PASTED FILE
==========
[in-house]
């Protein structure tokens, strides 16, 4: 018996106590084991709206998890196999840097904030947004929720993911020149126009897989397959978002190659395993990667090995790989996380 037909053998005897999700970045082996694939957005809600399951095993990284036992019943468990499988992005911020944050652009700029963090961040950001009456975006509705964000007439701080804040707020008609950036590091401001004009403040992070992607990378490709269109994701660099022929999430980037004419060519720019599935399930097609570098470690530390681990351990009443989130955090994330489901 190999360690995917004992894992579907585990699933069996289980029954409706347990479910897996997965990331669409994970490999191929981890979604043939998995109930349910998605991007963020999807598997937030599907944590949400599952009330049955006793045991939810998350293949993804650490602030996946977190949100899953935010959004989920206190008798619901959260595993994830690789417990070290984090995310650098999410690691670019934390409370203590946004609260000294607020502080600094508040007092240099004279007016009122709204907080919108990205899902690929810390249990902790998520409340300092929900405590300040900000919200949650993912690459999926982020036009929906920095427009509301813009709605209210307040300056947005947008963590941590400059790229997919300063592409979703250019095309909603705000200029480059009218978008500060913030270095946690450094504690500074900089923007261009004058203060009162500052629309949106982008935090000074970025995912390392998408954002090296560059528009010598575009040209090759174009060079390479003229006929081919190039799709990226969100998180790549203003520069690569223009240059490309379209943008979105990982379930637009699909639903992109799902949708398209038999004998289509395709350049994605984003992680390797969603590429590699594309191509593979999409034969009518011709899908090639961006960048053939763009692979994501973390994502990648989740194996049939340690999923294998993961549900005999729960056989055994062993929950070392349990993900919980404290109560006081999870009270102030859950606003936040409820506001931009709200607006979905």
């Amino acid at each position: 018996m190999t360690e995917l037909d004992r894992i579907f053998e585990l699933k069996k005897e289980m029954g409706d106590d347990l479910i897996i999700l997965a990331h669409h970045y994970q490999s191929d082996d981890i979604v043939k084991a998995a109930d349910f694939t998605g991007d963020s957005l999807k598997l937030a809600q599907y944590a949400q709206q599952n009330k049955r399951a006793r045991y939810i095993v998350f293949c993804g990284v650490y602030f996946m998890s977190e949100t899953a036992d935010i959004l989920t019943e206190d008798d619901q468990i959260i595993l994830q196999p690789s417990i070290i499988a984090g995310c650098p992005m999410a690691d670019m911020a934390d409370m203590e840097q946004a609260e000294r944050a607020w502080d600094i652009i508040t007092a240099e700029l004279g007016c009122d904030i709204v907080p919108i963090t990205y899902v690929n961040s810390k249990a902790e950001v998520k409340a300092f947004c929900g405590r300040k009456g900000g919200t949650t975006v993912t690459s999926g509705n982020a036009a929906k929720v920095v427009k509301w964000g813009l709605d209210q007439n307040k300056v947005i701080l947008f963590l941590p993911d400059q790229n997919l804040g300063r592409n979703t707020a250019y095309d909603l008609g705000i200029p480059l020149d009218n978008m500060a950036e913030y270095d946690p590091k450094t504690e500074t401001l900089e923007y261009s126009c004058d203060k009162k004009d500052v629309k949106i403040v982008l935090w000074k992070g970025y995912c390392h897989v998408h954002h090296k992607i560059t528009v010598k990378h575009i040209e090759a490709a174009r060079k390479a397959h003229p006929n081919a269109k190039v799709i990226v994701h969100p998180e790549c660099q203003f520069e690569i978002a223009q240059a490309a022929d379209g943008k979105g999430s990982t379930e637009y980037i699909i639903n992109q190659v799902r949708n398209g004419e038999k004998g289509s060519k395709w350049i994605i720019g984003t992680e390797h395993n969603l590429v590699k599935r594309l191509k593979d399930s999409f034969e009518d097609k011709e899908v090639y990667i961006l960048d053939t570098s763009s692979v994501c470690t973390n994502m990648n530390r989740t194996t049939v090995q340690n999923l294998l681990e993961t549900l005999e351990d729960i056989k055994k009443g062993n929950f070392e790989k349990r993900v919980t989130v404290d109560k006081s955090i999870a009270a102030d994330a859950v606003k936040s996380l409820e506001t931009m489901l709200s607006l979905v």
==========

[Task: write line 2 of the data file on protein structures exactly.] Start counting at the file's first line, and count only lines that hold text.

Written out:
């Protein structure tokens, strides 16, 4: 018996106590084991709206998890196999840097904030947004929720993911020149126009897989397959978002190659395993990667090995790989996380 037909053998005897999700970045082996694939957005809600399951095993990284036992019943468990499988992005911020944050652009700029963090961040950001009456975006509705964000007439701080804040707020008609950036590091401001004009403040992070992607990378490709269109994701660099022929999430980037004419060519720019599935399930097609570098470690530390681990351990009443989130955090994330489901 190999360690995917004992894992579907585990699933069996289980029954409706347990479910897996997965990331669409994970490999191929981890979604043939998995109930349910998605991007963020999807598997937030599907944590949400599952009330049955006793045991939810998350293949993804650490602030996946977190949100899953935010959004989920206190008798619901959260595993994830690789417990070290984090995310650098999410690691670019934390409370203590946004609260000294607020502080600094508040007092240099004279007016009122709204907080919108990205899902690929810390249990902790998520409340300092929900405590300040900000919200949650993912690459999926982020036009929906920095427009509301813009709605209210307040300056947005947008963590941590400059790229997919300063592409979703250019095309909603705000200029480059009218978008500060913030270095946690450094504690500074900089923007261009004058203060009162500052629309949106982008935090000074970025995912390392998408954002090296560059528009010598575009040209090759174009060079390479003229006929081919190039799709990226969100998180790549203003520069690569223009240059490309379209943008979105990982379930637009699909639903992109799902949708398209038999004998289509395709350049994605984003992680390797969603590429590699594309191509593979999409034969009518011709899908090639961006960048053939763009692979994501973390994502990648989740194996049939340690999923294998993961549900005999729960056989055994062993929950070392349990993900919980404290109560006081999870009270102030859950606003936040409820506001931009709200607006979905």